The national shortage of teachers in the UK is a serious problem, and with the number of secondary school students set to rise by 15% by 2027, it could only get worse unless policy makers take action. The number of primary school pupils will fall slightly by the same date as the effect of the baby boom in the early 2000s starts to level off. But there is a significant shortage of the number of teachers in certain specialisms. What makes some teachers more in demand than others?
Recruitment targets for teachers of specialist subject areas such as RE, modern languages and science are repeatedly missed. The shortage of teachers in certain subject specialisms is primarily an issue in high schools, but it has a knock-on effect on primary schools. Physics and maths teachers are in particularly high demand by school leaders. According to The Independent, 50 per cent of teachers of maths and physics quit within five years. The shortage of teachers in these subjects tends to be worse in disadvantaged and rural areas, where schools struggle to attract the top talent. Pupils studying key stage 5 maths at the most disadvantaged schools are almost twice as likely to be taught by an inexperienced teacher as their counterparts in wealthier areas. Thus, the teaching shortage is exacerbating inequality.
Perhaps surprisingly, many teachers of other subjects would be happy to see science teachers receive a cash incentive if it would improve the situation. In a recent Teacher Tapp survey, around half of those polled said they would be okay with a physics teacher receiving a cash bonus. There was little difference in the responses given by those working in a struggling school and those teaching in the most advantaged schools.
Extra teacher training could be another way to address the issue of teacher shortages in certain subjects. When asked which A-level they wished they had taken at school, the second most popular response was a foreign language.
Since 2014, it has been mandatory for all primary schools in England to teach a modern or ancient foreign language. Yet according to the British Council, “languages remain a marginal subject which many primary schools find challenging to deliver.” Could the government find a way to harness the latent language ambitions of teachers by funding training?
Willingness to Work in Challenging Settings
Teachers who are willing to work in schools that are deemed less desirable will always be in high demand. Inner-city, rural and special measures schools habitually struggle to attract the number and standard of teachers they need. Teachers with the highest qualifications and experience have their pick of the best schools, but few choose to work in an isolated rural location or a low-income, high-poverty school where their performance will be continually under scrutiny and staff morale is likely to be low.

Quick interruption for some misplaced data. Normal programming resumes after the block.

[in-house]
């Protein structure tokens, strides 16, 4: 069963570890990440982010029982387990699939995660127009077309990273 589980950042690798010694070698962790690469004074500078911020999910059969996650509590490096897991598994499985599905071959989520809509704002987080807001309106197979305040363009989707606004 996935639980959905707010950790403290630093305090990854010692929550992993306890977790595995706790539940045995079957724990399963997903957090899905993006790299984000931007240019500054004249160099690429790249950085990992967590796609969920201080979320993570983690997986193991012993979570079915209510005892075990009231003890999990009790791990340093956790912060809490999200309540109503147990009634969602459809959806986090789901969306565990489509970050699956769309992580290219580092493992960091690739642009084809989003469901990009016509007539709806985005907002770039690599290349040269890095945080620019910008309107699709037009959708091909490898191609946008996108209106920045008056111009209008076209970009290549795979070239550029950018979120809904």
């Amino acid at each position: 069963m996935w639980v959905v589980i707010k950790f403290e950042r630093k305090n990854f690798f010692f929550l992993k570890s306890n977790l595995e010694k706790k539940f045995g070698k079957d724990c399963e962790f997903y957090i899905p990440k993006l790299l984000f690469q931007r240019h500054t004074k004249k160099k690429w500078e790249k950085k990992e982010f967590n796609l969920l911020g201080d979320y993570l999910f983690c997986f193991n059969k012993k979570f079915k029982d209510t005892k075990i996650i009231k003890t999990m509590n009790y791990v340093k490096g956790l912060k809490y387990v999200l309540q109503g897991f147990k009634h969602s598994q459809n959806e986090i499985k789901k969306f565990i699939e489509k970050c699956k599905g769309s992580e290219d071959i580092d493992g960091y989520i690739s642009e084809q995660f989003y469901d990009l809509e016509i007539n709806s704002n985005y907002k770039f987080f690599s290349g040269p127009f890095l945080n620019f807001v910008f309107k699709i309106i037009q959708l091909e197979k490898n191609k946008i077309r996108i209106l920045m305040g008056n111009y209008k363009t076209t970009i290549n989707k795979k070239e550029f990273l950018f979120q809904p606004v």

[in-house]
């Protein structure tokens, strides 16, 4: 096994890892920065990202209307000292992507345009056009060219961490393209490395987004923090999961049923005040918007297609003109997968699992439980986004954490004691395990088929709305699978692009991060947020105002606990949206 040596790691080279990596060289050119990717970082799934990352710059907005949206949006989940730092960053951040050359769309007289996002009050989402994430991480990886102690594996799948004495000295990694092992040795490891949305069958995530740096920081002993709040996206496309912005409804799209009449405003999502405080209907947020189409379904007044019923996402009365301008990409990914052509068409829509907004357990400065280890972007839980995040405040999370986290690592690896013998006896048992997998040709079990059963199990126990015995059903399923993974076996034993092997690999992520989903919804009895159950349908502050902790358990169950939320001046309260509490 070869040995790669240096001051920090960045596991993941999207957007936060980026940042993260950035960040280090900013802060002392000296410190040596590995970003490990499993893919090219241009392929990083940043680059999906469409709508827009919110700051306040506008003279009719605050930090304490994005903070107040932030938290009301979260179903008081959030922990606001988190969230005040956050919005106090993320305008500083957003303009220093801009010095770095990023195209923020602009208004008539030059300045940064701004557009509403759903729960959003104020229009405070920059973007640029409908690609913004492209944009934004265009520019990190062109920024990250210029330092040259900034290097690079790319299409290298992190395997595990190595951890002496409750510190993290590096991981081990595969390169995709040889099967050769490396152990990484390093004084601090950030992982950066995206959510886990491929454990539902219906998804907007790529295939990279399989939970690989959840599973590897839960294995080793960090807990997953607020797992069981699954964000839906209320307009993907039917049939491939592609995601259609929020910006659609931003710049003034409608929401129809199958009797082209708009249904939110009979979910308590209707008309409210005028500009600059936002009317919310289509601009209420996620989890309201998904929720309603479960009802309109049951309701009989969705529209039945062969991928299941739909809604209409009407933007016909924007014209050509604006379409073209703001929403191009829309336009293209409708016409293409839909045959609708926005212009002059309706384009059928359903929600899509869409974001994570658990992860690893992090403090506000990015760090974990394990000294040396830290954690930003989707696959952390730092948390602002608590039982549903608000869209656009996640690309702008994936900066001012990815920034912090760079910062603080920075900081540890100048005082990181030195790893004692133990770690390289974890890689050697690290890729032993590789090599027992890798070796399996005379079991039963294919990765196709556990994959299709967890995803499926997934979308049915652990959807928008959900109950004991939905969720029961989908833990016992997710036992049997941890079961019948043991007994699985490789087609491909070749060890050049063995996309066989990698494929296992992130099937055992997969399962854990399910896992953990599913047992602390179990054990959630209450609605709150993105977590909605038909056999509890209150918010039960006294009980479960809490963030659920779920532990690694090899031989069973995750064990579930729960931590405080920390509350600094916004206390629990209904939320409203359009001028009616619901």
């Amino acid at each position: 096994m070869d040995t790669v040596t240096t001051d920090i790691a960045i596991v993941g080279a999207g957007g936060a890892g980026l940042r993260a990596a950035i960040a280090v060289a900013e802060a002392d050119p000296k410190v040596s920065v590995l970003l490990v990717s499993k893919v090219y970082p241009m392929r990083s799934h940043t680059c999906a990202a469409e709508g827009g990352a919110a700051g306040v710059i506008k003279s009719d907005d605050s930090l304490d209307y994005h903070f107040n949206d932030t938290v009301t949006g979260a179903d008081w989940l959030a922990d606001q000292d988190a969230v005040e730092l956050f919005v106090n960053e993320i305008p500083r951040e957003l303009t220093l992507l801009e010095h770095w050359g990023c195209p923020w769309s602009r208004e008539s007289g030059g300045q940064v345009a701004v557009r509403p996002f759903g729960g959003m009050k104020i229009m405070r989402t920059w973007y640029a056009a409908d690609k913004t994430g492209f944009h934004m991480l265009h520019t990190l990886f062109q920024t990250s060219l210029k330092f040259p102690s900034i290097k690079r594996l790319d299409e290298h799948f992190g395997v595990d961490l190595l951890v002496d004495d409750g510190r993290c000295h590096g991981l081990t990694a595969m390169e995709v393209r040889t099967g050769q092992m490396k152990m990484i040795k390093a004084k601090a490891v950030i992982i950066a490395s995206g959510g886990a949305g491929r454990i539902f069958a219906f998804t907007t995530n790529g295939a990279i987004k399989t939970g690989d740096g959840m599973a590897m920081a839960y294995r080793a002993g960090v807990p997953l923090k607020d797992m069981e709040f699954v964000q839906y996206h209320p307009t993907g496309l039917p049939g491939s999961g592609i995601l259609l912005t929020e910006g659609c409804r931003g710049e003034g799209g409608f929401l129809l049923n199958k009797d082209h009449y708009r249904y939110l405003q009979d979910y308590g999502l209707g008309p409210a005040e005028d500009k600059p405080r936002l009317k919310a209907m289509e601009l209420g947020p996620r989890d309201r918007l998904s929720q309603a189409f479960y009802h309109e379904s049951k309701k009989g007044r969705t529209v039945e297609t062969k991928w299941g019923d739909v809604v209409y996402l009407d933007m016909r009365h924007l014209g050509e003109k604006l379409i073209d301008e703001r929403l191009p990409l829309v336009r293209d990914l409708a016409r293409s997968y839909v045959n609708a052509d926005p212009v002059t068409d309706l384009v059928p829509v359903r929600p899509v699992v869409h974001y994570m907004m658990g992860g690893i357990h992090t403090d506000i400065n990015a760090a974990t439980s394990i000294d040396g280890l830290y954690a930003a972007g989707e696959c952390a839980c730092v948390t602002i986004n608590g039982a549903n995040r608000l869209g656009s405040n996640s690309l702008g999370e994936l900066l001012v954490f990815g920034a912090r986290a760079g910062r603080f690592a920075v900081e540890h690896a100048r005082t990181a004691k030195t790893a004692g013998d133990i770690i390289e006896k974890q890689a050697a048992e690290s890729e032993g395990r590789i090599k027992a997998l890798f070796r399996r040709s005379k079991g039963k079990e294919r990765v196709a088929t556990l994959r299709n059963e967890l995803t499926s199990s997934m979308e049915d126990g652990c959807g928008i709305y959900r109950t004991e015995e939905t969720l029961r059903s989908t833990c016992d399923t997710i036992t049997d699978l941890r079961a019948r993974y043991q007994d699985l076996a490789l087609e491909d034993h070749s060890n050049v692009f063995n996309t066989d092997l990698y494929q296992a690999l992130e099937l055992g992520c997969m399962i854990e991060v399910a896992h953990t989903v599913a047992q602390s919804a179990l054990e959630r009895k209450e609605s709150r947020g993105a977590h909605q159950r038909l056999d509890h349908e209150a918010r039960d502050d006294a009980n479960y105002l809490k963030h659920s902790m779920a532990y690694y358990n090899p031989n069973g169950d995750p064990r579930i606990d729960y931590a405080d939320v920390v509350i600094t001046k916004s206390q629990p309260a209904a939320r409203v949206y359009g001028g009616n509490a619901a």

However, 37% of Teacher Tappers said that they would prefer to work in a special measures school over an outstanding one if their timetabled hours were cut in half.
This suggests that for many school teachers, an increase in non-teaching and professional development time would compensate for the high workload and challenging behaviour that is likely to be par and course of working in a struggling school.
What Is Being Done to Solve Teacher Shortages?
The government is currently trialling a new early career bonus scheme aimed at increasing retention rates in shortage subjects. New teachers of maths and physics will be offered a £2,000 bonus each year they remain in the profession. The bonus will only be paid to those in target geographical areas, which are predominantly in the North and North East of England. This cash incentive is in addition to the generous bursaries introduced in 2017, which boosted the amount available from £25,000 to £35,000.
Data from recent Teacher Tapp surveys suggests that there could be other strategies the government could consider beyond awarding financial incentives. Additional training for experienced teachers who wish to develop skills in shortage subjects such as modern foreign languages could help primary schools who are struggling to meet the requirements introduced in 2014. Reducing teaching timetables for those willing to work in struggling schools could attract higher numbers of experienced and qualified teachers. One thing is clear — further research is needed to identify strategies that could boost retention across the education system beyond a focus on what teachers make for a living.